Thursday, March 15, 2012

Lab Instructor Awesomeness

Normally in lab we have organs to examine and case studies* to go through. We didn't have any organs today so we managed to power through the case studies for the next two weeks. Since we're going to have all this extra lab time our lab instructor asked us if there were any particular disease processes or specimen types that we wanted to see that we hadn't already seen. There were a variety of different requests made so it'll be neat to see what kind of stuff he will be bringing to share.

From wikipedia: An older mitral valve replacement option
Tuesday we got to see a heart that had a Starr-Edwards mitral valve replacement, which is the kind of thing that we still might see on autopsy but that will become progressively less common as replacements are more and more from animals or of cadaveric origins. Apparently it also sounds interesting if you listen to the heart sounds of someone with that style of replacement valve.

I had an open mouth insert foot kind of moment today. It was unexpected... have you ever have one of those instances where you realize that words are coming out of your mouth but at no point did they pass through the discretionary filters of your brain? That was sort of what happened to me... I was speaking without having made any conscious thought to speak. Completely mortifying. Surprisingly well received though.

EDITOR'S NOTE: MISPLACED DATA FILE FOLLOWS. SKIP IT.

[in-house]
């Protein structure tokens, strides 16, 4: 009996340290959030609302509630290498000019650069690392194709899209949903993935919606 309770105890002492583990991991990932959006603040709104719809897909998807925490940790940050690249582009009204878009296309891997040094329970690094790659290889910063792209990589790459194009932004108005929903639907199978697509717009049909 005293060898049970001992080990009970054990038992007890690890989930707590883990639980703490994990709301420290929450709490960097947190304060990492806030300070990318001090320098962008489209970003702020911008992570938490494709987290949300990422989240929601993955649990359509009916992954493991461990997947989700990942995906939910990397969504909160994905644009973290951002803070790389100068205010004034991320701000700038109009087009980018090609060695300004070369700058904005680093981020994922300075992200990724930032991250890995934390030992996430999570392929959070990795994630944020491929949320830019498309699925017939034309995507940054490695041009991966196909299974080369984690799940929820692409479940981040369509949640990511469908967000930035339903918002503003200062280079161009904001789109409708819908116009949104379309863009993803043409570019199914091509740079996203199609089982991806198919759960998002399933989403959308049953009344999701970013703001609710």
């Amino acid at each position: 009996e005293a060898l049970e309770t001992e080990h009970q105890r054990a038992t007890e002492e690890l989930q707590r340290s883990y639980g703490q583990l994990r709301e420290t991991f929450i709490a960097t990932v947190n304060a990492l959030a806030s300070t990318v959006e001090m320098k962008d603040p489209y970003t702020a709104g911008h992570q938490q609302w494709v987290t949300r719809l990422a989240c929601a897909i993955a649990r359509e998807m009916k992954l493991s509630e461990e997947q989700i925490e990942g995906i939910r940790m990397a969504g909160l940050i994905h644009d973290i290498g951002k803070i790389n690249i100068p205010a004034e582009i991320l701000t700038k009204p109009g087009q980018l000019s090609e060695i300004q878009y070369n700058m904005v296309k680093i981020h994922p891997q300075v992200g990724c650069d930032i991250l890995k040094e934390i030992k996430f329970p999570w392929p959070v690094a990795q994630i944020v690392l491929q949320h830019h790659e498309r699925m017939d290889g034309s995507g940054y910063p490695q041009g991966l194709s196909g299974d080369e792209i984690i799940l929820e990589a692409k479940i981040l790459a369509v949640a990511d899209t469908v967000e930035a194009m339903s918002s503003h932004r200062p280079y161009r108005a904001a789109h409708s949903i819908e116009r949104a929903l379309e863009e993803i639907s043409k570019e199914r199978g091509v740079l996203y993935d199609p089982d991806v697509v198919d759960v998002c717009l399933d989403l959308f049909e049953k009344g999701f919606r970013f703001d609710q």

*The format is usually a few lines with the symptoms they presented with and relevant history. Then we get a gross and microscopic description and have three to five multiple choice questions about their condition. So it might be something like an 83 year old woman, who immigrated from Malaysia five years ago, presents with low grade fever, cough and enlarged lymph nodes. An x-ray reveals multiple 1-5mm nodules disseminated through the liver, lungs, and spleen. What do you think is the primary cause of the disease? What type of co-infection would you most likely expect?


  1. Hey, no fair not giving the answer to the question in the footnote.

    1. I made that up... but I would guess miliary tuberculosis.

    2. As for co-infections wikipedia says: tuberculous meningitis and cerebral tuberculomas

    3. The "immigrated from Malaysia" part is rather indicative of possible TB infection. Then again, metastatic carcinoma could also be a viable explanation. With her current symptoms, I'd give her a few weeks to live at that point lol.

      Do you remember what you said exactly that gave you the "foot in mouth" feeling? (Picturing you with feet in your mouth is classically hilarious!)